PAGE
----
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Preparing for a volcanic eruption

Yesterday, while I was cleaning my flat (you asking for a medal, Ed?), I had the TV on in the background and it was running a series of programmes via the Horizon team at the BBC about various natural disasters, such as earthquakes, killer giant waves and tsunamis. In the latter case, the programme speculated that if there was a volcanic eruption in one of the islands in the group known as the Canaries, off the African coast, that it would trigger a huge slide of rock into the ocean, therby causing a massive wave, which would then run left across to the Eastern seaboard of North America, probably parts of the Caribbean also, annihilating all in its path. New York, Balimore, Miami, etc would be obliterated.

This guy is not terribly convinced by the thesis. But suppose for a second that the direst predictions are accurate. Part of the theory is that the eruption will be so violent because of the enormous pressure that is building up inside the active volcano. So a question that occured to me was why doesn’t a team of geologists and engineers try to bore several large holes in the side of the volcano and let some of the pent-up magma come out, in a fairly controlled way?

I am not a scientist so feel free to mock this idea, but it occurs to me that given all the facts presented, this sort of idea might be a goer. I’d be interested to know what people think. There might be other techical “fixes” that spring to mind.

23 comments to Preparing for a volcanic eruption

  • Jim

    But the boreholes might cause an earth tremor, which might start the rock slipping into the sea. Best to leave nature to its own thing. If you want a real scare check out super volcanos, especially Lake Toba and Yellowstone. The yellowstone one is moving the lake above it, la la laaaa. If it goes you’ll wish you had some tins of tuna.

  • tomWright

    “…bore several large holes in the side of the volcano and let some of the pent-up magma come out, in a fairly controlled way? ”

    Please don’t.

    The hope of a giant tsunami sweeping the East Coast of the U.S. like the hand of Poseidon, wiping clean the nests of the fascist aristocracy ruling us from their enclaves in New York City, Washington D.C., and the bacchanalia of corruption that is Baltimore, is all that some of us have to keep us going.

    Take that away, and we will have nothing left.

  • Daveon

    The problem isn’t really volcanic but that almost half the island of La Palma is essentially “dangling” of the other half. A volcano or small earthquake could drop this half into the atlantic resulting in the mega tsunami. The tricky part is a safe way of detaching this piece of island.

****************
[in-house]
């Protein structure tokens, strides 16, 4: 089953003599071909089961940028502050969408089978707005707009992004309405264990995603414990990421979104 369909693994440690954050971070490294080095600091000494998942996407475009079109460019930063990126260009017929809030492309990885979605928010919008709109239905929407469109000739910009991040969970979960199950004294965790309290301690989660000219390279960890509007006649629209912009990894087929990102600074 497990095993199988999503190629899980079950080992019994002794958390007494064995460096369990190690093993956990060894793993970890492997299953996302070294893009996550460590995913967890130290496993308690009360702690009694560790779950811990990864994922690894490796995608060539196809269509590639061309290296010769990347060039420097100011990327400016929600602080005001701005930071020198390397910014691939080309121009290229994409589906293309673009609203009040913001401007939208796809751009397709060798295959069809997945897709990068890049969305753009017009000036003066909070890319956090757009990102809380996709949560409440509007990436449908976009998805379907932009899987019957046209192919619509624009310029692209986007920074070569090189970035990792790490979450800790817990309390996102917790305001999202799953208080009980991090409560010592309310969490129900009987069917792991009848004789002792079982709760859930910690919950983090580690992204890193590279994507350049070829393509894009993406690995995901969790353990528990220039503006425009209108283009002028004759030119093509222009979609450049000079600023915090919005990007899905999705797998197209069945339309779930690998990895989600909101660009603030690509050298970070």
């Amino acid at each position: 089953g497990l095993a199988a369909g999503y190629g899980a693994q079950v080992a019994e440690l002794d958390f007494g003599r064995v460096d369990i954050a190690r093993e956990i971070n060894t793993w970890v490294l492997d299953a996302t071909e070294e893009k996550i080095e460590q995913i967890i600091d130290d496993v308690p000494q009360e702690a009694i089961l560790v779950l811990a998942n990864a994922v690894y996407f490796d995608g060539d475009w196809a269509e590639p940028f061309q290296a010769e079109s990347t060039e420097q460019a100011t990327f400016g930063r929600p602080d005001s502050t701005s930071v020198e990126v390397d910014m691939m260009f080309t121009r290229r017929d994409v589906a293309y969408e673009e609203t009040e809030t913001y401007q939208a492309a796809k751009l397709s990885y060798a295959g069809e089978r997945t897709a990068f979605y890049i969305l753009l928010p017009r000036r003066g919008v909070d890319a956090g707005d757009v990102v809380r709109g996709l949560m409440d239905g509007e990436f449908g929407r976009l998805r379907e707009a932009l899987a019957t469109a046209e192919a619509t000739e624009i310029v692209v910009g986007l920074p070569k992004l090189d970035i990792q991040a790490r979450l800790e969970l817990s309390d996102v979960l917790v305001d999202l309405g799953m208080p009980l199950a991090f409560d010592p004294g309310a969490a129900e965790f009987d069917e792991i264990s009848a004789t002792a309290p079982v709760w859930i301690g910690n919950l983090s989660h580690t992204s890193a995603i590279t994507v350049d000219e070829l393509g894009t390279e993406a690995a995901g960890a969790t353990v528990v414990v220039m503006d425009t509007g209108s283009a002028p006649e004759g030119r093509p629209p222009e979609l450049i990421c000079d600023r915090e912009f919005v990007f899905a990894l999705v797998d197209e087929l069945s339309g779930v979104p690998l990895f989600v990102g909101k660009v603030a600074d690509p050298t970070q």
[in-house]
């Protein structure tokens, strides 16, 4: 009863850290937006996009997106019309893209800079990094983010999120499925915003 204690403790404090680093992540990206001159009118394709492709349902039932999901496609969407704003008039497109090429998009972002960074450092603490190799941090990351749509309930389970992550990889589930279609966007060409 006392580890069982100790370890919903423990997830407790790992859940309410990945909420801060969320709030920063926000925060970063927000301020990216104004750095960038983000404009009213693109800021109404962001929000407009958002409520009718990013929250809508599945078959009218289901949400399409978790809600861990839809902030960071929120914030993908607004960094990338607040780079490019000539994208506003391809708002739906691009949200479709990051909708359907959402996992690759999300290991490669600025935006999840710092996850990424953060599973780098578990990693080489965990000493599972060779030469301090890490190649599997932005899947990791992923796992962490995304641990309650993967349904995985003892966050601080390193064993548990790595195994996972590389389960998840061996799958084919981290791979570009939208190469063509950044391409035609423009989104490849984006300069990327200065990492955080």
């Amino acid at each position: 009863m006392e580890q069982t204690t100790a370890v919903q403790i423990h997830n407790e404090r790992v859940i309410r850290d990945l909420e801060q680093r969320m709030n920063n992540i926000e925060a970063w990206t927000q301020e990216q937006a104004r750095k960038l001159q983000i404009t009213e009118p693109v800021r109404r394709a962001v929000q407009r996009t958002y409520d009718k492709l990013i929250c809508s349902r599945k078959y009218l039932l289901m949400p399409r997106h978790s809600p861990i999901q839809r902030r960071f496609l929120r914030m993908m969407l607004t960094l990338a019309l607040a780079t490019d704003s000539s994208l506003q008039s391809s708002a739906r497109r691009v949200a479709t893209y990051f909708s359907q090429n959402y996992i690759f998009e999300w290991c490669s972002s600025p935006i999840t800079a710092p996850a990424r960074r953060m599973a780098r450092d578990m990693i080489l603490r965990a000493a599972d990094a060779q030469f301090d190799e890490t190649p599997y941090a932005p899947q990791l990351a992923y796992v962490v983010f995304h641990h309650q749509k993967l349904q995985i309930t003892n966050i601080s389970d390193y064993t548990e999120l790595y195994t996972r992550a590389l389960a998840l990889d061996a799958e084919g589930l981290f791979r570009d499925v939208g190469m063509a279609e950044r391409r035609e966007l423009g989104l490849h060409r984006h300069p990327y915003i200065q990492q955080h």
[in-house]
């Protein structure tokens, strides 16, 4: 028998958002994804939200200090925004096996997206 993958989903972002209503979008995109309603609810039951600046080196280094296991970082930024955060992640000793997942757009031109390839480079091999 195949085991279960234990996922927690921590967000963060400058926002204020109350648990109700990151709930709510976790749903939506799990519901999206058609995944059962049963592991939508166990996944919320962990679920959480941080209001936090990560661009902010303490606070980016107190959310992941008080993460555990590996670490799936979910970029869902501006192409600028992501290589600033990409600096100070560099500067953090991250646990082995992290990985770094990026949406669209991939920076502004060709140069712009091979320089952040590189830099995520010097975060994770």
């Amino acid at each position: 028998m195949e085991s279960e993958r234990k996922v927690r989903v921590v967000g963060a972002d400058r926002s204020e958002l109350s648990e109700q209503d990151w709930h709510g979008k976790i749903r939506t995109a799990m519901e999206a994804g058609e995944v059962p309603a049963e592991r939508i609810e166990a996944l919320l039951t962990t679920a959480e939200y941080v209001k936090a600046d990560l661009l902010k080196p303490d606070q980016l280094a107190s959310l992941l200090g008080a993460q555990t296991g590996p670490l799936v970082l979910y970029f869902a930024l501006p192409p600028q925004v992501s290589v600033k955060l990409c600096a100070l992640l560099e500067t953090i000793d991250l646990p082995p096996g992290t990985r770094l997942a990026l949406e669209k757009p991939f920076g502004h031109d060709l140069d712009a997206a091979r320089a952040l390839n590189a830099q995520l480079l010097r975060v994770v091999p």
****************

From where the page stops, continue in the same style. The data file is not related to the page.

Answers on a postcard. If I remember correctly they think we have a couple of more Canarian seismic cycles.

  • The reason there is no expensive and complex engineering solution being proposed to deal with this ‘imminent’ threat is because it is not as likely as you might think. I seem to remember a few years ago Horizon went through a phase of prediciting huge disasters which could befall the human race. One of the programs was about the whole Canary Islands/Tsunami thing. Personally I think these programs were simply an excuse for the media bods at the beeb to play with their new computer graphics showing giant waves, asteroid strikes and simulated earthquakes. The programs were typically disaster movies without the benefit of characters and plot painted with a thin veneer of science to make them look like documentaries. I stopped watching Horizon at about the same time. There are more pressing problems to deal with which we can actually do something about before we start buying into these pipe dreams.

  • DDA3

    TomWright: “wiping clean the nests of the fascist aristocracy ruling us from their enclaves in New York City, Washington D.C., and the bacchanalia of corruption that is Baltimore, is all that some of us have to keep us going.”

    That’s what I thought Madoff had done?

  • Kevin B

    In the endless speculation on what really causes climate change, Solar cycles regularly come up. One of the less accepted branches of speculation involve the interaction of the Solar/Terran magnetic fields, and the possible links to volcanic activity.

    The basics of the theory involve the effect of magnetic fields on the Earth’s magma and whether changes are responsible for earthquakes.

    Using the wonderful mathematical and statistical packages that come with such languages as Matlab and R, (or even lowly Excel), various scientists have tied Solar cycles, climate cycles and volcanic cycles together, (and some have even linked them to planetary alignments).

    To get to the point, the current solar minimum is supposedly connected to high volcanic and tectonic activity, so tomWright may soon get his wish.

  • Gengee

    Kevin B,
    I thought the current minimum was over and we were on the upswing toward a maximum around 2011 ? I am open to correction. I am just recalling some space weather stuff we were sent as Solar maximums can play havoc with the DGPS positioning system that helps keep the place I work over a particular piece of real estate a kilometer below the sea surface.
    I must admit I do fancy the idea though, magnetic interaction, magma, it would make a brilliant Clive Cussler book :) Dirk Pitt could save the day by doing Jonathons Canaries saving and simultaneously correcting a magma stream unduly rich in iron from its ruinous course.